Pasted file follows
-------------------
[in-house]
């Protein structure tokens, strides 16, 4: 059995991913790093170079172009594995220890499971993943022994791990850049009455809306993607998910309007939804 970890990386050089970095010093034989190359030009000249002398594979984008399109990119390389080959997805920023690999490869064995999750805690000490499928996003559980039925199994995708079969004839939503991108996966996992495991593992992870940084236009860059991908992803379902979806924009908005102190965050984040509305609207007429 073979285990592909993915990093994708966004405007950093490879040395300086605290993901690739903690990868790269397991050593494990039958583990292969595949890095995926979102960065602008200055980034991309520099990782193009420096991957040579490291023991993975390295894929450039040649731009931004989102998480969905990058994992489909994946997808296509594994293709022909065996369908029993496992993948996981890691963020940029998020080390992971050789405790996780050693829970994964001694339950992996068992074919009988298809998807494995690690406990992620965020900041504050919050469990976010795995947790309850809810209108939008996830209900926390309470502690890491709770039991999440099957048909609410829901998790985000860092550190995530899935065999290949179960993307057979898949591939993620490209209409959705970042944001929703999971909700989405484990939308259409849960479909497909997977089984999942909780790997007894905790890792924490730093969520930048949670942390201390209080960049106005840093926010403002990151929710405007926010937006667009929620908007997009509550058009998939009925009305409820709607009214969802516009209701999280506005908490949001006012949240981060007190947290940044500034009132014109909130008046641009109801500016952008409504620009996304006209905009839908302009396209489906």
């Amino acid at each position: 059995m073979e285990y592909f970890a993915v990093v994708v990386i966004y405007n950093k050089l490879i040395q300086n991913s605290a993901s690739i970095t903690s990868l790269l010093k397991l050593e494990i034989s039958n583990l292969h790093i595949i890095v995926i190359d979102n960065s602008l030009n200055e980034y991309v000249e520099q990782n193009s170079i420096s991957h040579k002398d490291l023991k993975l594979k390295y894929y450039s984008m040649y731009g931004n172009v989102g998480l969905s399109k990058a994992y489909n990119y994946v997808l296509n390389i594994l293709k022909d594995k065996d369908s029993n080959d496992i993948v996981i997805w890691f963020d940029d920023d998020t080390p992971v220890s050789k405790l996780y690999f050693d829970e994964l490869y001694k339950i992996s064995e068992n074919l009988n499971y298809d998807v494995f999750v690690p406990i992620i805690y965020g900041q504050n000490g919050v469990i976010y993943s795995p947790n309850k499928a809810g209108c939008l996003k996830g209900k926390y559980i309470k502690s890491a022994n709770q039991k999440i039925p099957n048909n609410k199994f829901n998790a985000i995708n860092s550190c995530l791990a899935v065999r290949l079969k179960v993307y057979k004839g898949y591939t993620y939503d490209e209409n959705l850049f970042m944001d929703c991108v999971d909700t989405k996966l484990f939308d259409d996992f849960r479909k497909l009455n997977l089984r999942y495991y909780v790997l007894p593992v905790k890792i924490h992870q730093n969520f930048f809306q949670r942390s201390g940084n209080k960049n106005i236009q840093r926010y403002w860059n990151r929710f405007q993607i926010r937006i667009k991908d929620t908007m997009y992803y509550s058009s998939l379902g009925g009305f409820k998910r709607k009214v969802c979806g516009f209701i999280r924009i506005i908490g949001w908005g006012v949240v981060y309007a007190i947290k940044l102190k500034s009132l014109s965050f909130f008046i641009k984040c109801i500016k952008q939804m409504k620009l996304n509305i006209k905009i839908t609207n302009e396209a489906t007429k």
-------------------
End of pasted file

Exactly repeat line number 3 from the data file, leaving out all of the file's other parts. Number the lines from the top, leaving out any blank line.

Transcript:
């Amino acid at each position: 059995m073979e285990y592909f970890a993915v990093v994708v990386i966004y405007n950093k050089l490879i040395q300086n991913s605290a993901s690739i970095t903690s990868l790269l010093k397991l050593e494990i034989s039958n583990l292969h790093i595949i890095v995926i190359d979102n960065s602008l030009n200055e980034y991309v000249e520099q990782n193009s170079i420096s991957h040579k002398d490291l023991k993975l594979k390295y894929y450039s984008m040649y731009g931004n172009v989102g998480l969905s399109k990058a994992y489909n990119y994946v997808l296509n390389i594994l293709k022909d594995k065996d369908s029993n080959d496992i993948v996981i997805w890691f963020d940029d920023d998020t080390p992971v220890s050789k405790l996780y690999f050693d829970e994964l490869y001694k339950i992996s064995e068992n074919l009988n499971y298809d998807v494995f999750v690690p406990i992620i805690y965020g900041q504050n000490g919050v469990i976010y993943s795995p947790n309850k499928a809810g209108c939008l996003k996830g209900k926390y559980i309470k502690s890491a022994n709770q039991k999440i039925p099957n048909n609410k199994f829901n998790a985000i995708n860092s550190c995530l791990a899935v065999r290949l079969k179960v993307y057979k004839g898949y591939t993620y939503d490209e209409n959705l850049f970042m944001d929703c991108v999971d909700t989405k996966l484990f939308d259409d996992f849960r479909k497909l009455n997977l089984r999942y495991y909780v790997l007894p593992v905790k890792i924490h992870q730093n969520f930048f809306q949670r942390s201390g940084n209080k960049n106005i236009q840093r926010y403002w860059n990151r929710f405007q993607i926010r937006i667009k991908d929620t908007m997009y992803y509550s058009s998939l379902g009925g009305f409820k998910r709607k009214v969802c979806g516009f209701i999280r924009i506005i908490g949001w908005g006012v949240v981060y309007a007190i947290k940044l102190k500034s009132l014109s965050f909130f008046i641009k984040c109801i500016k952008q939804m409504k620009l996304n509305i006209k905009i839908t609207n302009e396209a489906t007429k």